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gnomer

would i use shader/postprocessing for this?

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I'm still trying to get my head around shaders. Would it be able to achieve the effect I'm looking for. What I want is this:

Imagine a game level, lit by various light sources. You have a device similar to a flashlight that whatever it "see's" will be the only areas that light up. Everything else is blackness. I don't know if this makes sense, I'm not trying to make a flashlight but that is closest example I could think of. This "flashlight" devices doesn't actually cast light it only allows the areas it sees to be able to receive light from the other light sources, if that makes sense.

Is this crazy idea something I would do with shaders and/or postprocessing? I just want to focus my study in the right area.

Thanks for any feedback.

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What you are describing is very similar to casting shadows. When you are computing shadows, either via render to texture or via the stencil buffer, you are just marking some areas of the scene as 'in' and some as 'out'.

What you do after something is marked 'in' or 'out' is up to you. For instance, you could use one of several shadow map techniques ( with the 'flashlight' standing in for a spotlight or point light ) to mark areas of the scene where things will show up.

Then you can do the lighting effect on just those areas of the scene.

Alternately, you could light the whole scene first, then darken or remove the effect everywhere that's NOT marked, but this usually breaks down if you ever have > 1 'flashlight volume' on screen at a time.

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Quote:
Original post by SimmerD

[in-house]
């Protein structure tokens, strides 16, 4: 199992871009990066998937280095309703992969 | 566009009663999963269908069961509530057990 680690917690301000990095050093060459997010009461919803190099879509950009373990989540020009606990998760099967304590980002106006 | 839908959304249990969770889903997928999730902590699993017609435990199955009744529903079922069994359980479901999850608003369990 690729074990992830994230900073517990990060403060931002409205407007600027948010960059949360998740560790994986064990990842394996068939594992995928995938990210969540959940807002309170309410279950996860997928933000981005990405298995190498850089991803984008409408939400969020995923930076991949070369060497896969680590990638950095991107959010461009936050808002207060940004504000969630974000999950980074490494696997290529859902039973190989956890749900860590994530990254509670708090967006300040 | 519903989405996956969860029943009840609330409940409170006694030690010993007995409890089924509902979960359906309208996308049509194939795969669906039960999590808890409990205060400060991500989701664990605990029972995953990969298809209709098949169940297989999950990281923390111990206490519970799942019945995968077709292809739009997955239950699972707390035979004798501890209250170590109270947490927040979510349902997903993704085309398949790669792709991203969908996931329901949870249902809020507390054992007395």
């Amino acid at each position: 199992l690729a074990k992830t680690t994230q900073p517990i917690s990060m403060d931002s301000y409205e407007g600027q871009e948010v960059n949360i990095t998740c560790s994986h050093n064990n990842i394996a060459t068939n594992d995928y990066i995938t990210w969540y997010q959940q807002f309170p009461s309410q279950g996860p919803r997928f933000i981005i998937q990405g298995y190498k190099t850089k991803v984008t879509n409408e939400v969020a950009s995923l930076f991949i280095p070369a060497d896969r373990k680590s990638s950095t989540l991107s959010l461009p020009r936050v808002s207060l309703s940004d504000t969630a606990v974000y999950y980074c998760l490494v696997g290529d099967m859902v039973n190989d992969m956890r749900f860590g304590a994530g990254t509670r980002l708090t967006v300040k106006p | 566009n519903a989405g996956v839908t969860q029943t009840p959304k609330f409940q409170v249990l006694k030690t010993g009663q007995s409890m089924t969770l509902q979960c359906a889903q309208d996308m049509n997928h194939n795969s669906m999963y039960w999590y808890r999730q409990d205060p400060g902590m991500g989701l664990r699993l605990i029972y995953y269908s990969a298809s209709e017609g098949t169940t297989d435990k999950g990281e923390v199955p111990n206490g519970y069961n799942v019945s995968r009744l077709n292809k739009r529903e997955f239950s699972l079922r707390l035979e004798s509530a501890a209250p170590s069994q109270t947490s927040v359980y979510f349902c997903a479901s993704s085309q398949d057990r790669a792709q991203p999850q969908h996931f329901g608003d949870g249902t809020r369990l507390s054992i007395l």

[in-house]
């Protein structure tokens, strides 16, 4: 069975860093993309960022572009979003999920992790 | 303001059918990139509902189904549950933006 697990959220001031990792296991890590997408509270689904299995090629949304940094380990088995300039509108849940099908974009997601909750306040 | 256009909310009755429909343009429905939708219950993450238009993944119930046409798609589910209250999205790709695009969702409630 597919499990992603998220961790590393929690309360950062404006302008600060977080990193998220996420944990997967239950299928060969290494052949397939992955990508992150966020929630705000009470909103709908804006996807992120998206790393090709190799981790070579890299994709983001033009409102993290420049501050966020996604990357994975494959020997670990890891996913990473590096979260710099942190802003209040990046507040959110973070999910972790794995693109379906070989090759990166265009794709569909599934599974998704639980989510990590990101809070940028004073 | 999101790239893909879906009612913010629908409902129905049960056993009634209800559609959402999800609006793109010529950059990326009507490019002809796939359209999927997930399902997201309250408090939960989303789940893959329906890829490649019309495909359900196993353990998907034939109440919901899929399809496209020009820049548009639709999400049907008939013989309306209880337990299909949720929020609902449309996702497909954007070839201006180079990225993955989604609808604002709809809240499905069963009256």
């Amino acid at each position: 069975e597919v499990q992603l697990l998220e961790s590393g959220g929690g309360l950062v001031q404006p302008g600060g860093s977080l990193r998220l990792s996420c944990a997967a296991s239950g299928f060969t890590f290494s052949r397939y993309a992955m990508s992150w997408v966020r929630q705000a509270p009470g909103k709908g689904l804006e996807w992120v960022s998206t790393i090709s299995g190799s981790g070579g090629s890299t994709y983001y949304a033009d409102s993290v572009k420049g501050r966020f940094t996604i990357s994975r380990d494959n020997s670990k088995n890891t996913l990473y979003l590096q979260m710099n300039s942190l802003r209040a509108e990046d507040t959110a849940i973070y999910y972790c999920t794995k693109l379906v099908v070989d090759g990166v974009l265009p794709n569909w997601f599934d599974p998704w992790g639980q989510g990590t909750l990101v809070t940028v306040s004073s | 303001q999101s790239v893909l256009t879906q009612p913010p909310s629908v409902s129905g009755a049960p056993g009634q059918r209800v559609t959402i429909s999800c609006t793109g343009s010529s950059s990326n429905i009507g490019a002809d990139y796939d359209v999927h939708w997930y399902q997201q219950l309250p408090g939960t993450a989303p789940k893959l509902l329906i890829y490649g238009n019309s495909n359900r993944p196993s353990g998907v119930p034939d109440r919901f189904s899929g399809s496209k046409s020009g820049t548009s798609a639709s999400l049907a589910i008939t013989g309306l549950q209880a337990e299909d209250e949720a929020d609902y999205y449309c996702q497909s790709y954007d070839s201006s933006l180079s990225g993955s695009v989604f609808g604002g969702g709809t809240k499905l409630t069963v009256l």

What you are describing is very similar to casting shadows. When you are computing shadows, either via render to texture or via the stencil buffer, you are just marking some areas of the scene as 'in' and some as 'out'.

What you do after something is marked 'in' or 'out' is up to you. For instance, you could use one of several shadow map techniques ( with the 'flashlight' standing in for a spotlight or point light ) to mark areas of the scene where things will show up.

Then you can do the lighting effect on just those areas of the scene.

Alternately, you could light the whole scene first, then darken or remove the effect everywhere that's NOT marked, but this usually breaks down if you ever have > 1 'flashlight volume' on screen at a time.


Your second solution sounds like what I'm after. There should only ever be one of these "visibility lights". I'd like to black out anything not in it's line of sight. So I guess there would be a standard lighting pass for all lights in the scene and then a second pass that omits whatever isn't in this visibility light?

Is there an easy way to determine if something is being lit by a specific light source?

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Quote:
Original post by Emergent
Is this first-person? Top-down? Over-the-shoulder?


Top down.

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Don't know if it's sufficient, but you could try:
- render the scene as usual
- finally render a screen filling quad on top that "lits" by multiply blending

This quad is sort of a post effect. It's shader would draw a circle(?) of white pixels whereever the "flashlight" is, all other pixels are left black (or any other color).

For example, you could draw a spotlight texture (just a bright white spot on a black background, but any other shape is also possible) and move it over that quad like this:

<multiply quad shader>
// get spot texture. Adjust the texcoords so that the spot doesn't fill the entire
// screen, and shift them to a XY position (going from 0 to 1)

// Texture coordinates are originally 0..1, each quad corner vertex is
texcoords.x *= scale.x; // If the spot is 25% of the screenwidth, it would be '4'
texcoords.y *= scale.y;

// Shift. For example, use the mouse. If the mouse is topleft, it would be 0,0
// when it's bottomright, it would be 1,1
texcoords.x += mouse.x;
texcoords.y += mouse.y;

// Black pixels will darken the background, pure white pixels will keep the
// original color.
out.rgb = tex2D( spotTexture, texcoords );

Eventually you can have more than 1 spot. Ow, and disable tiling on the texture, otherwise you'll see that spot all over the screen. By the way, you don't even need shaders to do this, as you can also shift/scale texcoords inteh default pipeline of course.

Clearly this only works if you have 2D lighting from top. It get's a whole lot different if 3D volumes such as cones are used.

Rick

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